API PUBL 4722 pdf download,Groundwater Sensitivity
Determination of well yield addresses the ability of a unit to produce water and is a primary concern when deciding if a water-bearing unit with no production or policy information has the potential to become a water supply resource. The well yield is determined from calculations based on hydraulic conductivity, aquifer thickness, and confining head. The software development committee developed the following rules to define Resource Value as a function of well yield based on regulatory approaches used in several states:The quality of water in an aquifer is another primary concern that determines resource value. Total dissolved solids (TDS) adversely affect aquifer quality, and any water produced from a high TDS aquifer often precludes use of a groundwater resource as a water supply.Many of the criteria above are related to drinking water supply issues. For the purposes of this general planning software, the software development committee is assuming that resource value related to water supply issues will be a good estimate in most cases for the value of a water- bearing unit to natural systems.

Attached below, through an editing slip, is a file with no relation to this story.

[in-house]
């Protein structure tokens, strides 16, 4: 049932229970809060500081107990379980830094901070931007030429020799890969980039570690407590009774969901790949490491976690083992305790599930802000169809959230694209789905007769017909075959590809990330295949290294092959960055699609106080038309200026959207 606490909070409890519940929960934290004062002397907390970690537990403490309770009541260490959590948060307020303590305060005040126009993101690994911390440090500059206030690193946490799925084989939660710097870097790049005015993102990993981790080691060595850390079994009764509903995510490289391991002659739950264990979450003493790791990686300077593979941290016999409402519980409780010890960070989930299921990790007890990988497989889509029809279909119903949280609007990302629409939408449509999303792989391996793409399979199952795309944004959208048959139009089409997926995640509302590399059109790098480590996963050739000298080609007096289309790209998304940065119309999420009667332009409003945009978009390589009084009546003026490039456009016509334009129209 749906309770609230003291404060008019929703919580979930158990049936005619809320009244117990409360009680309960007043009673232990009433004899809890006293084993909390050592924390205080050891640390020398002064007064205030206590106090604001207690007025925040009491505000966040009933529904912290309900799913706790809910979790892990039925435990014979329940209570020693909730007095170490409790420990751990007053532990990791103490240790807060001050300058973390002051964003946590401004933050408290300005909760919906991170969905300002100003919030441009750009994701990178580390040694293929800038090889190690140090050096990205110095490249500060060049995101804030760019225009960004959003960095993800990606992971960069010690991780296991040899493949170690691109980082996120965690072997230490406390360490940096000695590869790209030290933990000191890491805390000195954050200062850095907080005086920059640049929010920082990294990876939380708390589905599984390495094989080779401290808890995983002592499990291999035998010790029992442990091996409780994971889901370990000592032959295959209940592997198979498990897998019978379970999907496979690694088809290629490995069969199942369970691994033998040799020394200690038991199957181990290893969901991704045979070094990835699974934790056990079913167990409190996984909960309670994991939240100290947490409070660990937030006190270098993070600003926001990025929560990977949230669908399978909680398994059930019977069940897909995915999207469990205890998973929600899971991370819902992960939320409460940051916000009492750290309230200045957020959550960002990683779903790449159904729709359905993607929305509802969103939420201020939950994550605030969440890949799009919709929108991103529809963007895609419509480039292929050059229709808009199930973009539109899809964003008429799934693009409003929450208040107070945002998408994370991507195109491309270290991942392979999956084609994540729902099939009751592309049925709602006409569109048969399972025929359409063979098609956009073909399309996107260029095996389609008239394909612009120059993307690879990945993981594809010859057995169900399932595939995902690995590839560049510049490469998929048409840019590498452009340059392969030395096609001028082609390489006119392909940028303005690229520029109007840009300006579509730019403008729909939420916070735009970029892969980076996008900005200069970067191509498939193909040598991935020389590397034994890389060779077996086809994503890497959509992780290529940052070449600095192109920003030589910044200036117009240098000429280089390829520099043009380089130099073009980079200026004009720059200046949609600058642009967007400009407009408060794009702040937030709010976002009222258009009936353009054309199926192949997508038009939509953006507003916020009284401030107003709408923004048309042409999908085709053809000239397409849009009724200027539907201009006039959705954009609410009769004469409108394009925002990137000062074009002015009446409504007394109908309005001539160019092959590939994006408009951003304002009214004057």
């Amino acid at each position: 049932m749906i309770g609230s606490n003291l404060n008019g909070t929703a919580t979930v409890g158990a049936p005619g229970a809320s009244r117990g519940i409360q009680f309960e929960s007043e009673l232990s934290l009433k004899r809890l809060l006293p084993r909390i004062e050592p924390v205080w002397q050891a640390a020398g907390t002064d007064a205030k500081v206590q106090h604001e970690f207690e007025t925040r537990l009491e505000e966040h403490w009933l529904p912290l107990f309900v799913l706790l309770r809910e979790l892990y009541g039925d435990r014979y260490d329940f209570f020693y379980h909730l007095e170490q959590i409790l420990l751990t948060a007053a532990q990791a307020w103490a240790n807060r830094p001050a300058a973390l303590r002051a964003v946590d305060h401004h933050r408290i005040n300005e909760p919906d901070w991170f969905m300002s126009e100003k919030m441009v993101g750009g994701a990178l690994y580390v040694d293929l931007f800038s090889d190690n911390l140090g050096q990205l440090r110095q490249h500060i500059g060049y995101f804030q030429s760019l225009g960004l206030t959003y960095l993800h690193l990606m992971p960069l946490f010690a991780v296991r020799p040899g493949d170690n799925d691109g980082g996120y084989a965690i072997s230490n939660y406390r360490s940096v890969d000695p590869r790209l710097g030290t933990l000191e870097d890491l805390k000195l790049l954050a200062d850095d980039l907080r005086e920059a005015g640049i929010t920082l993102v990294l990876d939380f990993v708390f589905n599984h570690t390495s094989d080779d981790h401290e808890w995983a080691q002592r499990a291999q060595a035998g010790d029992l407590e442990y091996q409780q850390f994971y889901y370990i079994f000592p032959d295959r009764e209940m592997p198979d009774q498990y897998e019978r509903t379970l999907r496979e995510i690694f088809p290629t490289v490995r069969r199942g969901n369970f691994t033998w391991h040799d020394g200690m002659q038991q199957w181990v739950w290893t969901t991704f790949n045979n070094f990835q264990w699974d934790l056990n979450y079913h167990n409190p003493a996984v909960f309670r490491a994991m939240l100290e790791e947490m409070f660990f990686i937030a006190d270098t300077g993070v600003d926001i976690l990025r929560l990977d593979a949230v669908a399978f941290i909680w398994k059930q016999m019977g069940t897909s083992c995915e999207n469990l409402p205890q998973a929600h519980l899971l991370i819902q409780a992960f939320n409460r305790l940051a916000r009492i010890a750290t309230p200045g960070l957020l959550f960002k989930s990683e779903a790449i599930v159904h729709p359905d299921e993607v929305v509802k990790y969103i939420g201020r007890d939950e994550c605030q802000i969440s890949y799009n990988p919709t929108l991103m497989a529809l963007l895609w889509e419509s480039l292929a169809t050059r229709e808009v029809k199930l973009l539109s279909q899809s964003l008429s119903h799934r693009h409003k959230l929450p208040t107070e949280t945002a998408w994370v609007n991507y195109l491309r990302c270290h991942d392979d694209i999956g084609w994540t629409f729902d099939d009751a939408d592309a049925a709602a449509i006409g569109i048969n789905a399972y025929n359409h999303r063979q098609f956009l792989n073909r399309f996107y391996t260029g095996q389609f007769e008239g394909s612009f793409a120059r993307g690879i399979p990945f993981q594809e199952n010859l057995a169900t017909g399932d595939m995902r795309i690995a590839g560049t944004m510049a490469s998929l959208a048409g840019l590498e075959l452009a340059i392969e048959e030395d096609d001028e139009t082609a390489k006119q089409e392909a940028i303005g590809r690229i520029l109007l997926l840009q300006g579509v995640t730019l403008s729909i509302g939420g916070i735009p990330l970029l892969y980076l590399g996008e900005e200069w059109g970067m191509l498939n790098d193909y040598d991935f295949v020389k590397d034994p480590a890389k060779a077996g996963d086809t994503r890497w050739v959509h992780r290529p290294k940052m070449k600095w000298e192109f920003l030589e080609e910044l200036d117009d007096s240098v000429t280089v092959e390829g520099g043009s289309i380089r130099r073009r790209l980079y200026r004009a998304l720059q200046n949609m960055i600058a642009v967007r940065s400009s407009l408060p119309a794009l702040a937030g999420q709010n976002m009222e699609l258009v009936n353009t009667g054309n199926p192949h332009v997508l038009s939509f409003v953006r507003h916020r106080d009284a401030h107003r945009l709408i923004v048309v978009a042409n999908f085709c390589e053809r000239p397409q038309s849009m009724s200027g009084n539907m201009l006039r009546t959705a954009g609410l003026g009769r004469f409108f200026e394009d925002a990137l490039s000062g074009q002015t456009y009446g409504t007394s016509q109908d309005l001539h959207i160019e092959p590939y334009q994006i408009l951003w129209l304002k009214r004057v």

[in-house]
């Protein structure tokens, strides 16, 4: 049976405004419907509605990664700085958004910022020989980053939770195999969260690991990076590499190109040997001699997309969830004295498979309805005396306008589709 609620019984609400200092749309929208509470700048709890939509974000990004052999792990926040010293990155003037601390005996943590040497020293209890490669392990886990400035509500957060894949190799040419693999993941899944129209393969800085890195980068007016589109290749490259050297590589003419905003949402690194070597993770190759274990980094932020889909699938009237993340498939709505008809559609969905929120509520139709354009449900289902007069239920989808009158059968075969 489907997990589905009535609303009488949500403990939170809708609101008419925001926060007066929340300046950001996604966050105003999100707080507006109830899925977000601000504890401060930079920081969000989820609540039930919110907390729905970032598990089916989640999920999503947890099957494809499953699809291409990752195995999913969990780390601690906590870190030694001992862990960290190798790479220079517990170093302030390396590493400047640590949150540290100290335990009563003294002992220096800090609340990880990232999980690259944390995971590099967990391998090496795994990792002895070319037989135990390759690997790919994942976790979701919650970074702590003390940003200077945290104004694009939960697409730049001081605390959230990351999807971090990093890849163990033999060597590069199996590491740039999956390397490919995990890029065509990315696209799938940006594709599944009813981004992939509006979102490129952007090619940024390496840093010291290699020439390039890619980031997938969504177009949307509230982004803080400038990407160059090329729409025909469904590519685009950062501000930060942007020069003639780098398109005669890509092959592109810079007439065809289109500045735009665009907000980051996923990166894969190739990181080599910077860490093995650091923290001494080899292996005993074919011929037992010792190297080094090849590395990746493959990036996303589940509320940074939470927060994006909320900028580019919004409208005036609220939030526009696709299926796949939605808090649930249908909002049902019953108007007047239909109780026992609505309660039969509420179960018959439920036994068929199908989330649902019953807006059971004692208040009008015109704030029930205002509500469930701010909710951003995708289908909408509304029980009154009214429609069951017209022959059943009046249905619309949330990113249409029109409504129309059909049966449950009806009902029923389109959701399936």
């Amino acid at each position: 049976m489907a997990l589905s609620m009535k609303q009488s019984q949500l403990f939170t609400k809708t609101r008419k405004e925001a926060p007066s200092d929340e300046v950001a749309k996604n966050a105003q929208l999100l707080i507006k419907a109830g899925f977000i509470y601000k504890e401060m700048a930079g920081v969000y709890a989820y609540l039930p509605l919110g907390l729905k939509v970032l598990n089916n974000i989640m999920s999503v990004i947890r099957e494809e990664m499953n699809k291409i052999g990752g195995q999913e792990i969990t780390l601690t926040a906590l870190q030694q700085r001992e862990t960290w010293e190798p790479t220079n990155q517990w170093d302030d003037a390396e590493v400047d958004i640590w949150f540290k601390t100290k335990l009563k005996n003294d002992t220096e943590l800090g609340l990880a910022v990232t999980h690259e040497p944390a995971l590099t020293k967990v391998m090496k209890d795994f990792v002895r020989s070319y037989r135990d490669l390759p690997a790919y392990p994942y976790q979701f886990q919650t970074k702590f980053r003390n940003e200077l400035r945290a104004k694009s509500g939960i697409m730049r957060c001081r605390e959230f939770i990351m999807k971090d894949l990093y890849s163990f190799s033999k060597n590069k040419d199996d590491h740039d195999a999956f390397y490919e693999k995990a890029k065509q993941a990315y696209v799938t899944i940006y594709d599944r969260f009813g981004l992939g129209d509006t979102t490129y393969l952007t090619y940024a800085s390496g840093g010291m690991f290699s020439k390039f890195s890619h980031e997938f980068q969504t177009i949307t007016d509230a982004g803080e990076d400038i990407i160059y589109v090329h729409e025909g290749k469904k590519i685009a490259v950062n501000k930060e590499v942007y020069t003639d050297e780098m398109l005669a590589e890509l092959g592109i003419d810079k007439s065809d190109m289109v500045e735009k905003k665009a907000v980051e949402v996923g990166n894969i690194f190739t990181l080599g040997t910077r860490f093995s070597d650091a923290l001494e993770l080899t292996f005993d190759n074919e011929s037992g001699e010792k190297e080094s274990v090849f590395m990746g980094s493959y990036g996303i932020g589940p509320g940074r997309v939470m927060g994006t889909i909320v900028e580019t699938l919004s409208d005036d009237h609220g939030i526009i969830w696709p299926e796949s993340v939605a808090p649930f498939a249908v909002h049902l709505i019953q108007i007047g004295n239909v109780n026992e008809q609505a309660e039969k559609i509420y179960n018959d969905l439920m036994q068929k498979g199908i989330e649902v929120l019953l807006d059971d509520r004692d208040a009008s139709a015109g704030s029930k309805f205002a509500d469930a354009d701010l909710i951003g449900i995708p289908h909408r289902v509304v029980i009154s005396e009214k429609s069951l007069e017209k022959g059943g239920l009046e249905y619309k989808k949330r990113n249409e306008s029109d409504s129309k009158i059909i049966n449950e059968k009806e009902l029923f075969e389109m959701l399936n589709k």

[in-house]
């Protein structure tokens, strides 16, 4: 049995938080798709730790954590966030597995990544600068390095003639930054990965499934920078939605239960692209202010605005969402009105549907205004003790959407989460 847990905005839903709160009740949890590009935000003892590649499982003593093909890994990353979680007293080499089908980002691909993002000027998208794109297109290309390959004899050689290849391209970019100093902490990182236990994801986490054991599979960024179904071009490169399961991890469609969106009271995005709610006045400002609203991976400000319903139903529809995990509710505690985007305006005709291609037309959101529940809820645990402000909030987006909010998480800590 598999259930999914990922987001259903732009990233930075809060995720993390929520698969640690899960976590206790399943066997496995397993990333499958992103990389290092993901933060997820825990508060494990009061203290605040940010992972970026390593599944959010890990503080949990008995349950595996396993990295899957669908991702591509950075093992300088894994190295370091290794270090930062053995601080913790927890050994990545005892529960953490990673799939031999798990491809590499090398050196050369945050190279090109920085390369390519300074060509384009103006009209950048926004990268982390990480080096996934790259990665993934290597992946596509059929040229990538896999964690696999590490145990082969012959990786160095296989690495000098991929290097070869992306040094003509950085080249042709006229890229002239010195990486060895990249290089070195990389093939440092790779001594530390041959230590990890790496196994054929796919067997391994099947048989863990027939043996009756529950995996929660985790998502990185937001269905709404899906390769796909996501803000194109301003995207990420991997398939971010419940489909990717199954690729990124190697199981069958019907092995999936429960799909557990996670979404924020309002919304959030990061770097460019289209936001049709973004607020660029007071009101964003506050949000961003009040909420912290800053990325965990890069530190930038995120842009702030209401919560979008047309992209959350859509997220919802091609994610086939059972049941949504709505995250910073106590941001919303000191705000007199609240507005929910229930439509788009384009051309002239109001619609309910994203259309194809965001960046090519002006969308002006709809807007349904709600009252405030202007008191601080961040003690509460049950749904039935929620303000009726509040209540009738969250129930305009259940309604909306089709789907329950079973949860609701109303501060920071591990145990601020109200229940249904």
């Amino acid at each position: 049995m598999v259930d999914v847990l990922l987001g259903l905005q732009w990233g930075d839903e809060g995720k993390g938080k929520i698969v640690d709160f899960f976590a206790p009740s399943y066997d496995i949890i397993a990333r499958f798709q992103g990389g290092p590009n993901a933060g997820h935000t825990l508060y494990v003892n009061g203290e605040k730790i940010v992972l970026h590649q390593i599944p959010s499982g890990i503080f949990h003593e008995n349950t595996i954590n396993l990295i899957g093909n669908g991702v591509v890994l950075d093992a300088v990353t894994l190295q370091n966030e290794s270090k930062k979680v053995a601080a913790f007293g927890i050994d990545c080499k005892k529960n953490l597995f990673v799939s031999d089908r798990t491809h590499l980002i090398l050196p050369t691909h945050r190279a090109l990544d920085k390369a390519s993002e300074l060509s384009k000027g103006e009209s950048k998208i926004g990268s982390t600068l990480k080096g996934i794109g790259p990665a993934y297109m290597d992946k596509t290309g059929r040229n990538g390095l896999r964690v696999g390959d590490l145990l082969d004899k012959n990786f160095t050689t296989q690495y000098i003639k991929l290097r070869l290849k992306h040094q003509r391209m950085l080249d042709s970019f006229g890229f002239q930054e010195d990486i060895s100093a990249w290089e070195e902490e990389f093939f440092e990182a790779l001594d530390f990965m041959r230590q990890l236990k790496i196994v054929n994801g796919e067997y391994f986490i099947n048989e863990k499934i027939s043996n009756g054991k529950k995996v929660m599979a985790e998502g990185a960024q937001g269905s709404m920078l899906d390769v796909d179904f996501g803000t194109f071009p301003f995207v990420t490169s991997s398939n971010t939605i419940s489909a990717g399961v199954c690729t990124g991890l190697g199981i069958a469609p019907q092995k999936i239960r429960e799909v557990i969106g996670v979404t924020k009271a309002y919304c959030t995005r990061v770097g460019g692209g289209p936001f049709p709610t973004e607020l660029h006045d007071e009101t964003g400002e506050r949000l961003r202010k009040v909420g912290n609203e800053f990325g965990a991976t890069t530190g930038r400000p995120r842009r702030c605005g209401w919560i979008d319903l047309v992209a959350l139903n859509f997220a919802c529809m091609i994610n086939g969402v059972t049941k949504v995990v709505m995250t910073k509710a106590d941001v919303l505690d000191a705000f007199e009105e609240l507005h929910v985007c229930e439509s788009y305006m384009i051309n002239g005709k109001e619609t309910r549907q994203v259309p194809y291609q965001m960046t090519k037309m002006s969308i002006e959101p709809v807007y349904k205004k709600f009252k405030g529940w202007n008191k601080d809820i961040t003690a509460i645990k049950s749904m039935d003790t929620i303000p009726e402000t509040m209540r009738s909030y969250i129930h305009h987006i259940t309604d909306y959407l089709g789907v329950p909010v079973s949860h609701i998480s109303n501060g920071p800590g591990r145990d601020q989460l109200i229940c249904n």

The Receptor Vulnerability section addresses the impact of a release to groundwater to existing (not potential) receptors that are using groundwater from any hydrogeological unit. An aquifer may be affected by horizontal migration of a contaminant to the extraction point, or by vertical migration from a shallower unit. Two key points are: 1. 2. Analysis of vertical vulnerability will not be needed for the shallowest water-bearing unit, as there is no water-bearing unit above it. The main receptor vulnerability screen allows the user to start with either vertical or horizontal vulnerability, but it is recommended that the user begin by addressing vertical vulnerability first, if there is an upper water-bearing unit above the water-bearing unit of interest. Note that this has been designed by the software development committee to be a conservative analysis and will tend to over predict the risk to existing receptors from an actual or potential release from the site of interest.The Vertical Vulnerability section addresses the potential for the vertical migration of contaminants from a shallower water-bearing unit to the unit of interest. The toolkit addresses the case in which groundwater from an upper aquifer can seep through an aquitard (confining layer) or an artificial penetration to affect the water-bearing unit of interest. Factors that are related to how easily contaminants can travel through the vadose (unsaturated) zone are handled in the Natural Sensitivity section of the software. The vertical transport section examines transport occurring in the following scenario: The unit of interest may receive contaminated groundwater from an upper water-bearing unit by either: 1) groundwater flow through an aquitard or through an artificial penetration (such as an inadequately sealed well or a well that has been screened across multiple units).Four main questions are asked in this section. Questions 1 and 3 are general questions regarding the possibility of transport via aquitard transport or artificial penetration, respectively. Questions 2 and 4 provide the user with supporting calculations to determine if the aquifer could be negatively impacted by a release to an upper unit through aquitard transport or artificial penetration. The user should understand that a “no” answer for either 1 or 3 determine if the calculations in 2 or 4, respectively, are performed.